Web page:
Poem 147 – November Walk

Four pm. November walk along
The Lea, the light is fading fast and all
Is dim. Like children’s plasticine the colours
Merge, the palate turns to shades of brown.
The sky blends with the gently lapping waters.
By naked trees who’ve shed, their colours bleed.
The air is mute, its voice is muffled, dull,
Only the Christmas lights dare interject.
From bankside windows, hope defiant flickers.

To end a period of Covid isolation, I took a walk along the River Lea this afternoon. I’ll never get bored of how the same stretch of water changes throughout the year. I didn’t think to take a photo, this one is from the same time last year, towards the river.

© Ben Quant 2022

Poem 90 – The River

It was cold that night
Was there snow?
Or was it frost?
I don’t recall
We walked along the river
You wore many layers
To keep out the chill
I laughed as later
You unpeeled them
Defrosting in the pub
We went out
Starting as friends
But by the time
We’d reached the end
An unspoken change
Had occurred
We paused. I spoke it
Should we add
Another couple
To the list?
You said yes
We held hands
You couldn’t see but
I was smiling
It’s funny how walks
Can be so significant
A sideways step
Into a space
To reflect
To be and to grow
Soon after that
We went on another
Again you said yes
Or at least
I think you did
You certainly
Smothered me
Down on my knees
By the Thames
Again we emerged
Once more transformed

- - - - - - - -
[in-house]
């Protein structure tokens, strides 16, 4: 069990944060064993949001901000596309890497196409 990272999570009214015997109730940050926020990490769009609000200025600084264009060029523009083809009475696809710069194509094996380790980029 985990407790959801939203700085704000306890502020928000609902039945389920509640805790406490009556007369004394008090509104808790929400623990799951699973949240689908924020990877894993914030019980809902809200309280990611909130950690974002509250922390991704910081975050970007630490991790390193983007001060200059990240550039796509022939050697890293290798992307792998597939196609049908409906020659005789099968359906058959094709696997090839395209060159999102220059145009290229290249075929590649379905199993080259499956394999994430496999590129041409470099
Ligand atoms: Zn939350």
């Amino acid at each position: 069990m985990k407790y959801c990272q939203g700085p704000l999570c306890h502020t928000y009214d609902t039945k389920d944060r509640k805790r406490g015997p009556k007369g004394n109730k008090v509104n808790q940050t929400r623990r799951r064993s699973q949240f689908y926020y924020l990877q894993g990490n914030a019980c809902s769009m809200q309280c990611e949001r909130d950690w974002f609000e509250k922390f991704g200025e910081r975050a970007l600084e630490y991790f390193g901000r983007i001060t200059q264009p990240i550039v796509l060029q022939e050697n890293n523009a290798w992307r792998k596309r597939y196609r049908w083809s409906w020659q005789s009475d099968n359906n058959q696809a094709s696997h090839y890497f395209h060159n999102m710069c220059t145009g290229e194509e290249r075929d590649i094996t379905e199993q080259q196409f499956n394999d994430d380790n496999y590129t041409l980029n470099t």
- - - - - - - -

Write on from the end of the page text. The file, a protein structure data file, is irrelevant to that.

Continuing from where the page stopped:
There have been many
More walks since then
As now we explore
Life’s bubbling stream
Of chaotic rapids
And lazy eddies
And I still enjoy
Unpeeling the layers
That make up you

A poem for Valentine’s day.

© Ben Quant 2022

Poem 40 – From the New River to Top Field

We begin by strolling along the New River, ‘London’s Tap’,
Ponderously supplying the city’s water under hungover skies.
Passing a bridge that goes nowhere reclaimed by ivy,
Dry curled sycamore leaves form a path along the bank,
Protecting boots from the damp clogging clay beneath.
Today the water is dark and heavy, rolling slowly.
We look for our swans to feed but today they are absent,
Only cocky mallards traverse her dulled waters,
Even they seem subdued and stilled.
As we leave our watery guide we pass construction works,
Homes rising like the scattered oak saplings espied,
Emerging from squirrel scattered acorns perhaps.
Indeed other than us, they are the only ones moving,
Fattened, scurrying to prepare for winter hibernation,
Whilst diggers stand stationary and sites are vacant.
Perpendicular to her flow we rise from Lea Valley,
Reaching Top Field whose spectacular wildflower meadows,
Have been mown, leaving damp stalks and pregnant potential.
The dip becomes clear as we look across to the parallel rise beyond.
Departing, a momentarily surprise, a snatch of distant urbanity,
The towers of Canary Wharf winking their warning.
It seems astonishing that our haven is so near.
Leaving their gaze behind we enter Bell Lane’s woods,
A contrasting lightness, a gaiety absent before,
Leaves, sweetcorn and peas, speckling silver birch skies.
Exiting, our path crosses a field where bedraggled horses munch,
And an S shaped brook snakes between its mounds.
Momentarily they lift their necks to consider as we pass.
Back down Church Lane descending into Wormley,
Peace again broken as we return above the thundering A10.
Passing the sports club we transition from pastoral to people,
Navigating between parents’ cars parked on the verge,
Delivering budding footballers as they grasp hand warming coffees.
What views they have missed by arriving cocooned in these cabins!
Finally, the New River again lies at our feet, ready to guide us home.

Most of our daily walks involve the River Lea to the east of us, but sometimes, we take wander by the New River to the west, cut to deliver London’s water.

© Ben Quant 2021